Non-appointments a major problem in teaching service – Otto Sam
One of the major problems facing the teaching service is the appointment or rather non-appointment of teachers.
Otto Sam, the industrial relations and research officer of the St Vincent and the Grenadines Teachers Union (SVGTU), expressed this view on Tuesday, during a media briefing at the unionâs headquarters.
âIn factâ¦teachers are exposed and being forced to take unfair, unreasonable, discriminatory and unlawful treatment in the way appointments and promotions are being handled,â Sam stated.
According to Sam, there are teachers who have had a first degree for nine years, but have not yet been appointed to a basic grade as a graduate teacher.
âThat cannot be fair, that cannot be reasonable and that is clearly discriminatory,â the industrial officer stated.
He said there are qualified, dedicated and hard-working teachers who consistently apply for posts within the teaching service, but have to watch their juniors appointed to the post while they âlanguishâ with their first and second degrees.
He said these teachers invested huge sums of money, took loans and neglected their families, churches and community to build themselves, based on the Governmentâs policy.
He said teachers who have first degrees and should be appointed as graduate teachers are being appointed to the post of teacher four (senior qualified assistant teacher).
Another cause for a concern, he said, is the number of graduate teachers who are not being paid in the correct salary scale or those whose degrees are not recognized by the Public Service Commission (PSC), even though their course of study was approved by the PSC.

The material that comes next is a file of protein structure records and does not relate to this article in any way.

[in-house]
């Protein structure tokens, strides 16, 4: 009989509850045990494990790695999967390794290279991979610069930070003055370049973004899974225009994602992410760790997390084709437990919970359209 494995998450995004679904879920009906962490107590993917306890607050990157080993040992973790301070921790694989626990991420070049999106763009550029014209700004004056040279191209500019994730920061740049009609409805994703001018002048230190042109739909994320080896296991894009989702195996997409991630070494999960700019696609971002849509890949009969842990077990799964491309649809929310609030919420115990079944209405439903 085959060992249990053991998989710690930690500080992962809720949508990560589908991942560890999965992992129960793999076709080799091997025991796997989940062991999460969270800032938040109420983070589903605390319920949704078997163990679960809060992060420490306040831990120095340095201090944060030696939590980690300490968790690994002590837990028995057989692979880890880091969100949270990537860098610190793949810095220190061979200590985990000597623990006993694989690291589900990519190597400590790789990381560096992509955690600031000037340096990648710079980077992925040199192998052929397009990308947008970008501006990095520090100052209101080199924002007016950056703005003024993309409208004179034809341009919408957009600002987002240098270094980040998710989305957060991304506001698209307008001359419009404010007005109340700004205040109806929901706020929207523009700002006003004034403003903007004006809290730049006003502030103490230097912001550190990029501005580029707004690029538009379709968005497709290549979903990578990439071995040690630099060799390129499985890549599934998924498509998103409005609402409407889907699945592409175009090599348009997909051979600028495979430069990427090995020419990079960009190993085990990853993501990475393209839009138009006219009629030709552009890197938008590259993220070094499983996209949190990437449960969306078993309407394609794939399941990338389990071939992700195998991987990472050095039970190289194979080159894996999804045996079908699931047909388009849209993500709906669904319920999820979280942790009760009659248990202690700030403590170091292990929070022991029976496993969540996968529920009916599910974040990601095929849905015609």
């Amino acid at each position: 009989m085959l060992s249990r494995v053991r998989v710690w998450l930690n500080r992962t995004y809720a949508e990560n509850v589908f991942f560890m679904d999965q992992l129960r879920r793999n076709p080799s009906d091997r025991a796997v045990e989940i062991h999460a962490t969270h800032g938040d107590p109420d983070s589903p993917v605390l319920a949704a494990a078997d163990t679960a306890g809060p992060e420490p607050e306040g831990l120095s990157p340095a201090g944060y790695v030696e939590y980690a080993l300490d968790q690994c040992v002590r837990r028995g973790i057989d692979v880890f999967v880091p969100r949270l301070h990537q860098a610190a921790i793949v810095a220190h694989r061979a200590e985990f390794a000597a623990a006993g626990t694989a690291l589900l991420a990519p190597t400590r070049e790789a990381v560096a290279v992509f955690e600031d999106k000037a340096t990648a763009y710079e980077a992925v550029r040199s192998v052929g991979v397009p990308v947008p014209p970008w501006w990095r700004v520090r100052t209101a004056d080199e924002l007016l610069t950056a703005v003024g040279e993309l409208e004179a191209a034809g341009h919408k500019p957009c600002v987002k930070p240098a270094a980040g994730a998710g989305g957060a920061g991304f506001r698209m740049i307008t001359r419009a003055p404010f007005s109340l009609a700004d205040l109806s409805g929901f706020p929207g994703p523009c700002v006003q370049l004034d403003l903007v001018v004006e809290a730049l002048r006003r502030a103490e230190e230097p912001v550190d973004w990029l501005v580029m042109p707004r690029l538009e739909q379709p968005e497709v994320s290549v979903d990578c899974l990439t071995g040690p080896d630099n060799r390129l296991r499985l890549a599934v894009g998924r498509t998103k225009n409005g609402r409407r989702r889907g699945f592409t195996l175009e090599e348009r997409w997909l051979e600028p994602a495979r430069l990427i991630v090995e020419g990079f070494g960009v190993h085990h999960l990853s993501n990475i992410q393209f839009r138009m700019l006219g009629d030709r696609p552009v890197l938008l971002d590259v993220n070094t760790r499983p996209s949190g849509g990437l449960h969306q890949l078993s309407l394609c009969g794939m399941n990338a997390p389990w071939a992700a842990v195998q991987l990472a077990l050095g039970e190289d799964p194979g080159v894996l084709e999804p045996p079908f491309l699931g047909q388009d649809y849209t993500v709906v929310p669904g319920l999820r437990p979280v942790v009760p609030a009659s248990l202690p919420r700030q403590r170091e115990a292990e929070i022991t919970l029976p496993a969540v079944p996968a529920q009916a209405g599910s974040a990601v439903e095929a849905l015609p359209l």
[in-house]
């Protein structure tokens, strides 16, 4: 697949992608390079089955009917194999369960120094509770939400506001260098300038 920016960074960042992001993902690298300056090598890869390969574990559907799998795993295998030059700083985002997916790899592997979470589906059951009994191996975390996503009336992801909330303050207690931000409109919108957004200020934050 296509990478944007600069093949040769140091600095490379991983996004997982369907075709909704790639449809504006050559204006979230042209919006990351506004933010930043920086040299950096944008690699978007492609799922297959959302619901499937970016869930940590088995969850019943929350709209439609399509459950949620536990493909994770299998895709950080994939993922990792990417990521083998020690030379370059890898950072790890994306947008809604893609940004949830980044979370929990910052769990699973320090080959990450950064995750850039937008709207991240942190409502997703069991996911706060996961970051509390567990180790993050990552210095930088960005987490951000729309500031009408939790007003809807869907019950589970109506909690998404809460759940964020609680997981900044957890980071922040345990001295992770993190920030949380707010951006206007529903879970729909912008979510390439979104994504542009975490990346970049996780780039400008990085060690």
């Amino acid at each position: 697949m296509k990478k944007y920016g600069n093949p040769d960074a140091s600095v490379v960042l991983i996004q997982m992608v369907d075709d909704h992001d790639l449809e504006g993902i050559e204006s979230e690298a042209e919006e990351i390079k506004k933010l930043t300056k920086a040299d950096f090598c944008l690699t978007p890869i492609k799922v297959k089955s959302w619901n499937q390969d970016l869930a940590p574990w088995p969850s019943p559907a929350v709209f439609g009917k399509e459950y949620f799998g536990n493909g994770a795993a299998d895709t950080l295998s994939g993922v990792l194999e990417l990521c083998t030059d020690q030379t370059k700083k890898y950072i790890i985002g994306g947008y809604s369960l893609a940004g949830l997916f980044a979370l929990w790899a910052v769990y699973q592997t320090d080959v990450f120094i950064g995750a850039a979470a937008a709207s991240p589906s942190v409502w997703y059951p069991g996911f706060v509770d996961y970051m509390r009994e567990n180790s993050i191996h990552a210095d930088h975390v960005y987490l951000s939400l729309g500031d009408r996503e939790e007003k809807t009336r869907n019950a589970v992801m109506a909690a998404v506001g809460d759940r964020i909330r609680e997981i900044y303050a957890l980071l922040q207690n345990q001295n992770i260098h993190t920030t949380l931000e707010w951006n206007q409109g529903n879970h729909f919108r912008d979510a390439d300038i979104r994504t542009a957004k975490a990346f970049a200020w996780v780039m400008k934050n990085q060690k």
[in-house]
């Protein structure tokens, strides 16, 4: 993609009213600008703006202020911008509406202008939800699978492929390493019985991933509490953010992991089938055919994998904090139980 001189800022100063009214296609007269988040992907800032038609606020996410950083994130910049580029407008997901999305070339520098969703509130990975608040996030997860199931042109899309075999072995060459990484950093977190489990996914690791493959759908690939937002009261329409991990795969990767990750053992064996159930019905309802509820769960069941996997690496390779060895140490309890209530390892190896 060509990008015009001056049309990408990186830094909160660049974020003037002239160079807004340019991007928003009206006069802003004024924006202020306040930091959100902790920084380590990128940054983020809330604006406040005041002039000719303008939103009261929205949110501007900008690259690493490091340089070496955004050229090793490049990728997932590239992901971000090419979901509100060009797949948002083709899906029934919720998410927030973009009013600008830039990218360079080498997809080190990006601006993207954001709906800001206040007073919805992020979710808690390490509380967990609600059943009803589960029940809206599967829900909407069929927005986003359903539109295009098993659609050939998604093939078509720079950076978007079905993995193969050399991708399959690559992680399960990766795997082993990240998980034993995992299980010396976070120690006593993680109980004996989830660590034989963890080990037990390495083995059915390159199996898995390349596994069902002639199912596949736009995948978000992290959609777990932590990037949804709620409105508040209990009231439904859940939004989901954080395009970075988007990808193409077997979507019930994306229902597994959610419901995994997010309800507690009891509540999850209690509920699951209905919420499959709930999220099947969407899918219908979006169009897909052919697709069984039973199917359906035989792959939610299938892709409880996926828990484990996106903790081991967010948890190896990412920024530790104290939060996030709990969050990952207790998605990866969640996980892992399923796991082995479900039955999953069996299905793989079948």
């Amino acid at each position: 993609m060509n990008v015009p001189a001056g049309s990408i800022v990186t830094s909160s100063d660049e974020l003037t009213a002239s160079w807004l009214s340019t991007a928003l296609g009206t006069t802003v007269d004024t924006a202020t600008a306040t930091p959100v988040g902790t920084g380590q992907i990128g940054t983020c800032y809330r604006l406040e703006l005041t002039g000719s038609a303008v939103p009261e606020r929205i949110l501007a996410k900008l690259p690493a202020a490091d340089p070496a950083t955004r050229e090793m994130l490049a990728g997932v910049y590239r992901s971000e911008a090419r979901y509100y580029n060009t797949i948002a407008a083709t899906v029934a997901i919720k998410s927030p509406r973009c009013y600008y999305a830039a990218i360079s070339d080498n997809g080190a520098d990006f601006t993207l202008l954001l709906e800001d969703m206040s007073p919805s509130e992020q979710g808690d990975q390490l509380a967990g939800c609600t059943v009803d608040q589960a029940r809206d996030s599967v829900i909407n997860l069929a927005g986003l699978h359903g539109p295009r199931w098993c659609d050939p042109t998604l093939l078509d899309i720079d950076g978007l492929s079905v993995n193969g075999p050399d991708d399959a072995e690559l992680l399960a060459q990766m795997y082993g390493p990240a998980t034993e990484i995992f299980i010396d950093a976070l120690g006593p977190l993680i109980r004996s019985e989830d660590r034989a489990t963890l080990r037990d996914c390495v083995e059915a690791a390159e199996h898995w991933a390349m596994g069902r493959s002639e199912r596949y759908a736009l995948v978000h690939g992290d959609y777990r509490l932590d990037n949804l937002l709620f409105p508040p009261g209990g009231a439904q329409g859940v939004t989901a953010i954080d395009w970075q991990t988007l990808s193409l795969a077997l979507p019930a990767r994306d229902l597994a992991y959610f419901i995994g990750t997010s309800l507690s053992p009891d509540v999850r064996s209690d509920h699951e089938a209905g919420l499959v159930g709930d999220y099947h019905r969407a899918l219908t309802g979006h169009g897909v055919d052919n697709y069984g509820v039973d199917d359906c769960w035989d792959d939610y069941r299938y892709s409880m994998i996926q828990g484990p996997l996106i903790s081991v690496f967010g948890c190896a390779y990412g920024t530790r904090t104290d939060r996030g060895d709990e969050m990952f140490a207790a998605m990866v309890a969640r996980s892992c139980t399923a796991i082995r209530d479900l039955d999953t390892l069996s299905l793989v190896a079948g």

âNot just that, but for two, three, four, five years, these teachers would have engaged the ear of the accreditation board and the accreditation board writes to the chief personnel officer and say hold on, this is the State that facilitated their training and now you cannot simply say to them you do not know how to pay them, you donât recognize their degree,â he stated.
Sam suggested that the PSC provide avenues for these teachers to do additional training, so that they can be upgraded.
â… It almost amounts to the State conning its citizens and we, as a union, we find it objectionableâ¦[it] is simply sad and needs to be correct[ed].â
Sam also said that there have been instances where teachers applied for leave, but because of poor communication, their salaries were deducted for staying away from work.
He stated that actions are afoot in an effort to remedy these issues.(CM)